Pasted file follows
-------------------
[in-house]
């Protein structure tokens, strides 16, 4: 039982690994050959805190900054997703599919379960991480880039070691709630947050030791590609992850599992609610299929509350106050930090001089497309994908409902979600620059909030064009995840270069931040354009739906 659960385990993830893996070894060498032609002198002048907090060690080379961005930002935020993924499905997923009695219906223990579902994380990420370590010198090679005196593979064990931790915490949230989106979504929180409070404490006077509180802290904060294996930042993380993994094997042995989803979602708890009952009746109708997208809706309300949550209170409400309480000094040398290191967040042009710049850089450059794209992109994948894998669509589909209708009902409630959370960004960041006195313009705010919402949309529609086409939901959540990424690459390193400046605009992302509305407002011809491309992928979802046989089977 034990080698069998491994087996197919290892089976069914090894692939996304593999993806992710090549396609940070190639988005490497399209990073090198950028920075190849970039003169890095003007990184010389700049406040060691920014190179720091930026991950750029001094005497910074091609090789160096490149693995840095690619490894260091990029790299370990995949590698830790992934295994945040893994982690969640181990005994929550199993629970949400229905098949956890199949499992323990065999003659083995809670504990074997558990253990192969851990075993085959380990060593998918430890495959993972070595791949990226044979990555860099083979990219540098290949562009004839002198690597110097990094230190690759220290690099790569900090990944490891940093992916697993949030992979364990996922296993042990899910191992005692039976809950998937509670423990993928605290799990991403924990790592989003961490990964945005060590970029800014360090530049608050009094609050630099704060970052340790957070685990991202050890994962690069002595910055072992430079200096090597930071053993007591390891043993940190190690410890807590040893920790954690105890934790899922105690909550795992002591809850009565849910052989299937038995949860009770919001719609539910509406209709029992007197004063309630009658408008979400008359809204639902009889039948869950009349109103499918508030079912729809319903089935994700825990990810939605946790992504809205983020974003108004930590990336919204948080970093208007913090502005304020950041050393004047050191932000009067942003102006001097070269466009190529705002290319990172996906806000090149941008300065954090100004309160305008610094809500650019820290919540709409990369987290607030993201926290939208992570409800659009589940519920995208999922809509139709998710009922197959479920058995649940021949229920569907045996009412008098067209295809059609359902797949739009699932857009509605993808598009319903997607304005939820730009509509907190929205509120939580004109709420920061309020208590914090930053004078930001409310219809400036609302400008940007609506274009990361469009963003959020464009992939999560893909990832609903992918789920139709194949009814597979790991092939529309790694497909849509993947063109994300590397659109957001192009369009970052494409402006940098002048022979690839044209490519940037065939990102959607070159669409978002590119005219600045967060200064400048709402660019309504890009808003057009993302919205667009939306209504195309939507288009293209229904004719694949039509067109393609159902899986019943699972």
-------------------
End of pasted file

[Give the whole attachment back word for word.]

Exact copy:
[in-house]
């Protein structure tokens, strides 16, 4: 039982690994050959805190900054997703599919379960991480880039070691709630947050030791590609992850599992609610299929509350106050930090001089497309994908409902979600620059909030064009995840270069931040354009739906 659960385990993830893996070894060498032609002198002048907090060690080379961005930002935020993924499905997923009695219906223990579902994380990420370590010198090679005196593979064990931790915490949230989106979504929180409070404490006077509180802290904060294996930042993380993994094997042995989803979602708890009952009746109708997208809706309300949550209170409400309480000094040398290191967040042009710049850089450059794209992109994948894998669509589909209708009902409630959370960004960041006195313009705010919402949309529609086409939901959540990424690459390193400046605009992302509305407002011809491309992928979802046989089977 034990080698069998491994087996197919290892089976069914090894692939996304593999993806992710090549396609940070190639988005490497399209990073090198950028920075190849970039003169890095003007990184010389700049406040060691920014190179720091930026991950750029001094005497910074091609090789160096490149693995840095690619490894260091990029790299370990995949590698830790992934295994945040893994982690969640181990005994929550199993629970949400229905098949956890199949499992323990065999003659083995809670504990074997558990253990192969851990075993085959380990060593998918430890495959993972070595791949990226044979990555860099083979990219540098290949562009004839002198690597110097990094230190690759220290690099790569900090990944490891940093992916697993949030992979364990996922296993042990899910191992005692039976809950998937509670423990993928605290799990991403924990790592989003961490990964945005060590970029800014360090530049608050009094609050630099704060970052340790957070685990991202050890994962690069002595910055072992430079200096090597930071053993007591390891043993940190190690410890807590040893920790954690105890934790899922105690909550795992002591809850009565849910052989299937038995949860009770919001719609539910509406209709029992007197004063309630009658408008979400008359809204639902009889039948869950009349109103499918508030079912729809319903089935994700825990990810939605946790992504809205983020974003108004930590990336919204948080970093208007913090502005304020950041050393004047050191932000009067942003102006001097070269466009190529705002290319990172996906806000090149941008300065954090100004309160305008610094809500650019820290919540709409990369987290607030993201926290939208992570409800659009589940519920995208999922809509139709998710009922197959479920058995649940021949229920569907045996009412008098067209295809059609359902797949739009699932857009509605993808598009319903997607304005939820730009509509907190929205509120939580004109709420920061309020208590914090930053004078930001409310219809400036609302400008940007609506274009990361469009963003959020464009992939999560893909990832609903992918789920139709194949009814597979790991092939529309790694497909849509993947063109994300590397659109957001192009369009970052494409402006940098002048022979690839044209490519940037065939990102959607070159669409978002590119005219600045967060200064400048709402660019309504890009808003057009993302919205667009939306209504195309939507288009293209229904004719694949039509067109393609159902899986019943699972």